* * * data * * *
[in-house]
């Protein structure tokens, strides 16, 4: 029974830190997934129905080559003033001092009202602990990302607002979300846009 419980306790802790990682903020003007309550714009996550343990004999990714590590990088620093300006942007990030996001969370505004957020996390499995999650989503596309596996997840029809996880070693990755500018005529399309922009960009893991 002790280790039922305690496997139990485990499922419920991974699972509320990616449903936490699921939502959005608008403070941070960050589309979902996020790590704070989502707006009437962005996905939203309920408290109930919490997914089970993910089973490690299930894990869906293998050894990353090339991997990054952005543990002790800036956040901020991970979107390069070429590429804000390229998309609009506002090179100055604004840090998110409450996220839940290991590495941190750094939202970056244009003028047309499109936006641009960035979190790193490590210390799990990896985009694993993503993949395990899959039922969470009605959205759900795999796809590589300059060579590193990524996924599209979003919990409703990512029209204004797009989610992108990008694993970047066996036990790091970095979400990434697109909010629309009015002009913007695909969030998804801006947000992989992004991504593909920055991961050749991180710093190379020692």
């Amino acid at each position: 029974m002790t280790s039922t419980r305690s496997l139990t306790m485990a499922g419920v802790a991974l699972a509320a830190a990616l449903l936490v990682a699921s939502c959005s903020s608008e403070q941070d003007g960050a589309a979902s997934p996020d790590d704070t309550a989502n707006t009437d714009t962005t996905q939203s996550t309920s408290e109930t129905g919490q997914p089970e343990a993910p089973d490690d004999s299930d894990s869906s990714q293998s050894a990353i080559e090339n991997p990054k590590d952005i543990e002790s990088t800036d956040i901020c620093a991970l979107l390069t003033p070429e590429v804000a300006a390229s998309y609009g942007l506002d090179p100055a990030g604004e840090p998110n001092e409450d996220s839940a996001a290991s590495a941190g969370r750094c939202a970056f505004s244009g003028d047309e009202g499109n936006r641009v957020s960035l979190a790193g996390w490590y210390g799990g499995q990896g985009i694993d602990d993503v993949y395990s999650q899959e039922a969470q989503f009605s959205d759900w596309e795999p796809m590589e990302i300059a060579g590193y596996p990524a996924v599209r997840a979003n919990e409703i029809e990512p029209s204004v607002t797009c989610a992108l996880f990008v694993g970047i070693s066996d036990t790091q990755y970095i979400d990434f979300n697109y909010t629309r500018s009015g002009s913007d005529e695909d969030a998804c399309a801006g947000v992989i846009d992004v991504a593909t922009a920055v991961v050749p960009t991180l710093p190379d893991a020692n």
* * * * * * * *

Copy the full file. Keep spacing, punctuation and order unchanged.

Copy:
[in-house]
């Protein structure tokens, strides 16, 4: 029974830190997934129905080559003033001092009202602990990302607002979300846009 419980306790802790990682903020003007309550714009996550343990004999990714590590990088620093300006942007990030996001969370505004957020996390499995999650989503596309596996997840029809996880070693990755500018005529399309922009960009893991 002790280790039922305690496997139990485990499922419920991974699972509320990616449903936490699921939502959005608008403070941070960050589309979902996020790590704070989502707006009437962005996905939203309920408290109930919490997914089970993910089973490690299930894990869906293998050894990353090339991997990054952005543990002790800036956040901020991970979107390069070429590429804000390229998309609009506002090179100055604004840090998110409450996220839940290991590495941190750094939202970056244009003028047309499109936006641009960035979190790193490590210390799990990896985009694993993503993949395990899959039922969470009605959205759900795999796809590589300059060579590193990524996924599209979003919990409703990512029209204004797009989610992108990008694993970047066996036990790091970095979400990434697109909010629309009015002009913007695909969030998804801006947000992989992004991504593909920055991961050749991180710093190379020692």
């Amino acid at each position: 029974m002790t280790s039922t419980r305690s496997l139990t306790m485990a499922g419920v802790a991974l699972a509320a830190a990616l449903l936490v990682a699921s939502c959005s903020s608008e403070q941070d003007g960050a589309a979902s997934p996020d790590d704070t309550a989502n707006t009437d714009t962005t996905q939203s996550t309920s408290e109930t129905g919490q997914p089970e343990a993910p089973d490690d004999s299930d894990s869906s990714q293998s050894a990353i080559e090339n991997p990054k590590d952005i543990e002790s990088t800036d956040i901020c620093a991970l979107l390069t003033p070429e590429v804000a300006a390229s998309y609009g942007l506002d090179p100055a990030g604004e840090p998110n001092e409450d996220s839940a996001a290991s590495a941190g969370r750094c939202a970056f505004s244009g003028d047309e009202g499109n936006r641009v957020s960035l979190a790193g996390w490590y210390g799990g499995q990896g985009i694993d602990d993503v993949y395990s999650q899959e039922a969470q989503f009605s959205d759900w596309e795999p796809m590589e990302i300059a060579g590193y596996p990524a996924v599209r997840a979003n919990e409703i029809e990512p029209s204004v607002t797009c989610a992108l996880f990008v694993g970047i070693s066996d036990t790091q990755y970095i979400d990434f979300n697109y909010t629309r500018s009015g002009s913007d005529e695909d969030a998804c399309a801006g947000v992989i846009d992004v991504a593909t922009a920055v991961v050749p960009t991180l710093p190379d893991a020692n």